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Working to keep terrorists out of the United States

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By Congressman Bob Goodlatte

Since the attacks of September 11, 2001, the United States has been engaged in a war to root out terrorism in order to protect the citizens of the U.S. from further terrorist attacks.  During this war on terror, troops have captured and detained numerous terrorists who have taken up arms against the United States and innocent civilians.  Many of these terrorists are being held as “enemy combatants” at the U.S. Naval Station at Guantanamo Bay, Cuba. 

However, on January 22, 2009, President Obama issued an executive order to close the Guantanamo Bay prison within one year.  Despite the fact that a recent Gallup poll shows that more than 75 percent of those surveyed oppose moving the accused terrorists to prisons in their own states, the Administration seems determined to move forward with this dangerous policy.

The Administration has indicated that it intends to release or transfer those detainees deemed “safe.” However, over 500 “safe” detainees have already been released and of those, the Pentagon estimates one out of seven has returned to terrorist activities. 

The Administration also plans to prosecute terrorists they believe they can successfully convict.  This could prove problematic as well.  Once on U.S. soil, the detainees will automatically be granted additional rights, which will make the cases harder to prosecute and many terrorists may not be brought to justice.  There is no guarantee that these terrorists will be given life sentences and once released from prison, the U.S. will attempt to deport them as criminal aliens.  However, under current law, if Immigration and Customs Enforcement is unable to deport them after six months, they may be released into the U.S.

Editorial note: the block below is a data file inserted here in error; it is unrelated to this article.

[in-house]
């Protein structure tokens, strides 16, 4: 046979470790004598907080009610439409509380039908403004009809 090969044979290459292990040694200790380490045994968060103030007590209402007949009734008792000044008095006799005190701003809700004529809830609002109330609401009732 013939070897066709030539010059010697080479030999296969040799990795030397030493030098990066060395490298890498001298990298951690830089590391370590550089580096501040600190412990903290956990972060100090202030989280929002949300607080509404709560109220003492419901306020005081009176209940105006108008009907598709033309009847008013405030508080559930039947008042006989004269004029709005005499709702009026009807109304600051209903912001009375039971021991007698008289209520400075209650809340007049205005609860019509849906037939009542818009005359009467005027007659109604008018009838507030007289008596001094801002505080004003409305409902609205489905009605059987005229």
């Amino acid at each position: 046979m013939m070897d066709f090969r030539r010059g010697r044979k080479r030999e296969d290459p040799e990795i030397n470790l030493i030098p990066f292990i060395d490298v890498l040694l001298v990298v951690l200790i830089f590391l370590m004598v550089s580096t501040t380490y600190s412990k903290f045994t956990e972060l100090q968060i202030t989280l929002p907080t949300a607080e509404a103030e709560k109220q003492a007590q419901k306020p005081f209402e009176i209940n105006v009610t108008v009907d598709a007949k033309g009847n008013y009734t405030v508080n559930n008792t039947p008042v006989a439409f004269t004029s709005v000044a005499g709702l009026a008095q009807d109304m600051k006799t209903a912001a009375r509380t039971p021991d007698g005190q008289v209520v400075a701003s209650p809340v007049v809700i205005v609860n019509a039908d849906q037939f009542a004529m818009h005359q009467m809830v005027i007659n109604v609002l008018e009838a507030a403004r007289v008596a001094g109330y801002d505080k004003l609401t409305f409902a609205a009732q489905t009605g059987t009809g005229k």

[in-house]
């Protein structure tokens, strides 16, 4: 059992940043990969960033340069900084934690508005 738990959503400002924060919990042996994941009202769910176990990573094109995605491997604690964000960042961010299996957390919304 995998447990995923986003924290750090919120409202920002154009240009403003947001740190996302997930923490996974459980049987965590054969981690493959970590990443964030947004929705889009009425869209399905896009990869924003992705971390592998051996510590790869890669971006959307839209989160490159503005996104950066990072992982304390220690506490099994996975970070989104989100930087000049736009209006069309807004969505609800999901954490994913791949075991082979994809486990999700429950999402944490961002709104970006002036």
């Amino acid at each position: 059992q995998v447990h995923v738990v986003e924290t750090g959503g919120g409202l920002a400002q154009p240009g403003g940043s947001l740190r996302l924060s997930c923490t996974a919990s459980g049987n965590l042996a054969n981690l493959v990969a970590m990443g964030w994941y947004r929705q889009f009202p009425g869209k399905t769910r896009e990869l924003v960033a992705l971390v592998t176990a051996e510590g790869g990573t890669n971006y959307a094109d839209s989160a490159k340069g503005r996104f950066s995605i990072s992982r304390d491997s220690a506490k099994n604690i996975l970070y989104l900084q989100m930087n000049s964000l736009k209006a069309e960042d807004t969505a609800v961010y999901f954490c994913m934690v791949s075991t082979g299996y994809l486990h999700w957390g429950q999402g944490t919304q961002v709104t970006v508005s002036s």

Finally, the Administration admits that some terrorists can neither be released nor prosecuted and therefore must be further detained but the Administration provides no indication of where these prisoners will be sent.

Recently I joined over 165 other Members of Congress in introducing legislation aimed at stopping the importation of terrorists held at the Guantanamo Bay prison.  The “Keep Terrorists Out of America Act” affirms Congress’ opposition to transferring or releasing terrorists held at the Guantanamo Bay prison into the U.S.  It also makes clear that governors and state legislatures must pre-approve the transfer or release of any terrorist detainee into their respective states. 

Additionally, I am a supporter of legislation which was introduced by Congressman Randy Forbes, which would prohibit the use of funds to transfer individuals detained at Guantanamo Bay to facilities in Virginia or to house these individuals at any facilities in Virginia.

Despite the Administration’s claims that keeping Guantanamo Bay open could endanger American lives, closing a prison that is currently housing more than 200 of the most dangerous terrorists will not make Americans safer.  Bringing terrorists to the U.S. and giving them additional constitutional rights will not deter other terrorists, and transferring terrorists to prisons inside the U.S. will not strengthen our national security.  I intend to continue working to ensure that these detainees are not brought into the United States.